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British Industrial History

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Walter Hood and Co

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1903. The Australian Liner Miltiades.

The Walter Hood shipyard built many of Aberdeen's finest sailing ships, including the famous clipper Thermopylae. Many of the vessels built at Hood's yard were destined for George Thompson Junior's Aberdeen White Star Line.

1839 The Walter Hood yard opened. It was located east of Halls', next to Pocra jetty. Walter Hood had trained as a shipwright and was the yard's manager and designer until his death in 1862.

George Thompson was one of the original partners in the business[1]

Many of the sailing vessels for George Thompson's Aberdeen White Star Line were built by Hood. These vessels sailed mainly to Australia in the emigrant and wool trade. Aberdeen Line clippers built by Hood included such famous names as Neptune, Queen of Nations and Thermopylae. Phoenician, built in 1847, was the first of the Thompson vessels with a reputation for speed.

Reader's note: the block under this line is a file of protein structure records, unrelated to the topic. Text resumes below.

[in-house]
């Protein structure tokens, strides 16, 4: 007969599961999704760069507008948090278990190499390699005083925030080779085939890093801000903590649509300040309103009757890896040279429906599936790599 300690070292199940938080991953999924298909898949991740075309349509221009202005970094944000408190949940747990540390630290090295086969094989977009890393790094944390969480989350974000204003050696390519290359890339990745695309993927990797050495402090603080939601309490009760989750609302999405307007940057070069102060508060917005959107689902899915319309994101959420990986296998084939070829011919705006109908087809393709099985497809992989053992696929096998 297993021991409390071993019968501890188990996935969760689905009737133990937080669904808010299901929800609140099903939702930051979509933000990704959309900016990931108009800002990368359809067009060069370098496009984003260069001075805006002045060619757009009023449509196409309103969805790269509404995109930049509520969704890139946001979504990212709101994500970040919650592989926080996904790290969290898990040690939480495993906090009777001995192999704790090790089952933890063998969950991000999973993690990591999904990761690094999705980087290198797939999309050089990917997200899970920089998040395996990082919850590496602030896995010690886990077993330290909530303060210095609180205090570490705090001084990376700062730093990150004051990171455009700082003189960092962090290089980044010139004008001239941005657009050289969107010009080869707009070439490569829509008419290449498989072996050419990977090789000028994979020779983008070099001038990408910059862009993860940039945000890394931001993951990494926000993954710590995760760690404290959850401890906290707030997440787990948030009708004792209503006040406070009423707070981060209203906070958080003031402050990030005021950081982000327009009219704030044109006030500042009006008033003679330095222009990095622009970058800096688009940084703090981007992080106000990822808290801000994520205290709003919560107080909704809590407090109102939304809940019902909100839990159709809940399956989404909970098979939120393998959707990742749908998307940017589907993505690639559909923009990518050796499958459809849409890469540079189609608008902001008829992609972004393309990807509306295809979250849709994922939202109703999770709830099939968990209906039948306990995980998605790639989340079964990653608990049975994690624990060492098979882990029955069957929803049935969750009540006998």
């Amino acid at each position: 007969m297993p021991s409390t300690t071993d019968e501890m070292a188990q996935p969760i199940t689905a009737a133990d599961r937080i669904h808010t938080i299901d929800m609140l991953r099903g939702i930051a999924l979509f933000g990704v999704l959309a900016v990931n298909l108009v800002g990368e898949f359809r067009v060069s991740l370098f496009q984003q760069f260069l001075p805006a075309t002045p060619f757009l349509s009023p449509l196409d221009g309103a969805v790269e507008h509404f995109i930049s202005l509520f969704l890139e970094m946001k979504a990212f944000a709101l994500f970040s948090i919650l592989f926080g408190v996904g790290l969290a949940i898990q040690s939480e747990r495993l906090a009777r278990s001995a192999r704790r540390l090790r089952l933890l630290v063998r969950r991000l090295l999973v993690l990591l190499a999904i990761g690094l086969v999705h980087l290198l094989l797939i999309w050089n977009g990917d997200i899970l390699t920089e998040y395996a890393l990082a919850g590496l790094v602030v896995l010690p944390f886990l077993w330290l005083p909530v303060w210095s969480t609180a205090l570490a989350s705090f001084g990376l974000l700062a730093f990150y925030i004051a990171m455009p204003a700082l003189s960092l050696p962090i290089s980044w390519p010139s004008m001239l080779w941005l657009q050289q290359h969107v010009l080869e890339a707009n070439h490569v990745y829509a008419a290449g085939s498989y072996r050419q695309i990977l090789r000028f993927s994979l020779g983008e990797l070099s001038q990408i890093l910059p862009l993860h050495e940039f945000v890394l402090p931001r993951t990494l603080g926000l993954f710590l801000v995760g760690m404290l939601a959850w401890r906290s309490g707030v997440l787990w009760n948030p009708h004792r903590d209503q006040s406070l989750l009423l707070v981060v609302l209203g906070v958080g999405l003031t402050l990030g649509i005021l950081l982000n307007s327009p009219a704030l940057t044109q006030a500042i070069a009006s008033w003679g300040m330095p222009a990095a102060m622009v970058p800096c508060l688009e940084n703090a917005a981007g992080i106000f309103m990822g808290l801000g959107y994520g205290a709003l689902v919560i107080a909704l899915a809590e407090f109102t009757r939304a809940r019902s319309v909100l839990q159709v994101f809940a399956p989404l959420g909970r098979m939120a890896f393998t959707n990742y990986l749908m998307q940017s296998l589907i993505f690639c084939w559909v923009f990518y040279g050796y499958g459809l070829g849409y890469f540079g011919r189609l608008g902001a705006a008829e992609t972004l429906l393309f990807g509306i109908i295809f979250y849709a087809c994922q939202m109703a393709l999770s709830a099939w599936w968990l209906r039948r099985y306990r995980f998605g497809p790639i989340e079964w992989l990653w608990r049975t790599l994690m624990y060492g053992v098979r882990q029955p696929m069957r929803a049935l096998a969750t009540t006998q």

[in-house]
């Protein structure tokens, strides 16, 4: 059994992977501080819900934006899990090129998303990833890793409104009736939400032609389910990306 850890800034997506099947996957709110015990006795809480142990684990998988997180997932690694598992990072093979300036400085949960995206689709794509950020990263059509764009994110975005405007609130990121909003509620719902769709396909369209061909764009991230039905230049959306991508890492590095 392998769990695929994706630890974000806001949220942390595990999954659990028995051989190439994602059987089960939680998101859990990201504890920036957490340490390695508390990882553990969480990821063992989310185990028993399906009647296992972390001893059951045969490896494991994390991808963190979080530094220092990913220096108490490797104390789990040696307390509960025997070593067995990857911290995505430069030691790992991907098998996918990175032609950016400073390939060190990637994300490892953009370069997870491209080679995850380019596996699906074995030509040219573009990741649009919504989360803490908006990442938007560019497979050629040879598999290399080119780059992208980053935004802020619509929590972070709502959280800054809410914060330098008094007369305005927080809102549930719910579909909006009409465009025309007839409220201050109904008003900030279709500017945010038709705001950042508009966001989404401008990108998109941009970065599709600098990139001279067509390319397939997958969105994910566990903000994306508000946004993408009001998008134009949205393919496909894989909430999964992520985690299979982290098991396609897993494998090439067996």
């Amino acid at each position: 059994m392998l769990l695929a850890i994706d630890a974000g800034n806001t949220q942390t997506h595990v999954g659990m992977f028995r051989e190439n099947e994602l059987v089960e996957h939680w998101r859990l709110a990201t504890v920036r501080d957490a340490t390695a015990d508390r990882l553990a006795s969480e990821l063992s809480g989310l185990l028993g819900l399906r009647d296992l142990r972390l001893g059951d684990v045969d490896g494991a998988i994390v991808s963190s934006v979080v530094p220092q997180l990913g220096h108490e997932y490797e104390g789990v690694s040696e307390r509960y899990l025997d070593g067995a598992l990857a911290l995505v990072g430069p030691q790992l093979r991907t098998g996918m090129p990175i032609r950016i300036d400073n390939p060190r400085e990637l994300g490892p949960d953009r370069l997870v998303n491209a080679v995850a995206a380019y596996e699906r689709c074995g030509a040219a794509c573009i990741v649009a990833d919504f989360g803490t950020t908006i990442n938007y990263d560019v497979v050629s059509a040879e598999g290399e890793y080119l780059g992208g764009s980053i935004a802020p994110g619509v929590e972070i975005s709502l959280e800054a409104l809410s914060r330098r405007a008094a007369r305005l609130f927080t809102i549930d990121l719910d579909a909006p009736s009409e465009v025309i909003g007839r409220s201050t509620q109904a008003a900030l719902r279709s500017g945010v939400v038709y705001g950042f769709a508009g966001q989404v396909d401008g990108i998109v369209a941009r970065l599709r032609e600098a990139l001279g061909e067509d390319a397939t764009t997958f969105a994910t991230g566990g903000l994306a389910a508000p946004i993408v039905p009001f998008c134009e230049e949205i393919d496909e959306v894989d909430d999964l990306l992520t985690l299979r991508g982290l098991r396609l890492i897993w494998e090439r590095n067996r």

1862 At the time of its launch in August 1862, the wooden clipper Kosciusko was one of the largest sailing ships ever fitted out in Aberdeen. However, Thermopylae, the great rival of Cutty Sark, was the most famous vessel constructed at the Hood yard.

1862 Walter Hood died after slipping in the dark and falling into the harbour. The guns of Torry Battery were fired in the hope that the concussion would bring the body to the surface but grappling irons were needed to recover the corpse.

1870s The yard continued to build sailing ships such as Miltiades and Sophocles for the Aberdeen Line after Hood's death. However, by the 1870s screw propulsion was becoming increasingly popular. The Hood firm never built engines and could not compete in this market.

1881 The yard merged with Alexander Hall and Co. The last vessel built at Hoods was the sailing ship Orontes.

See Also


Sources of Information

  1. The Times 12 April 1895

[1] Aberdeen Ships Web Site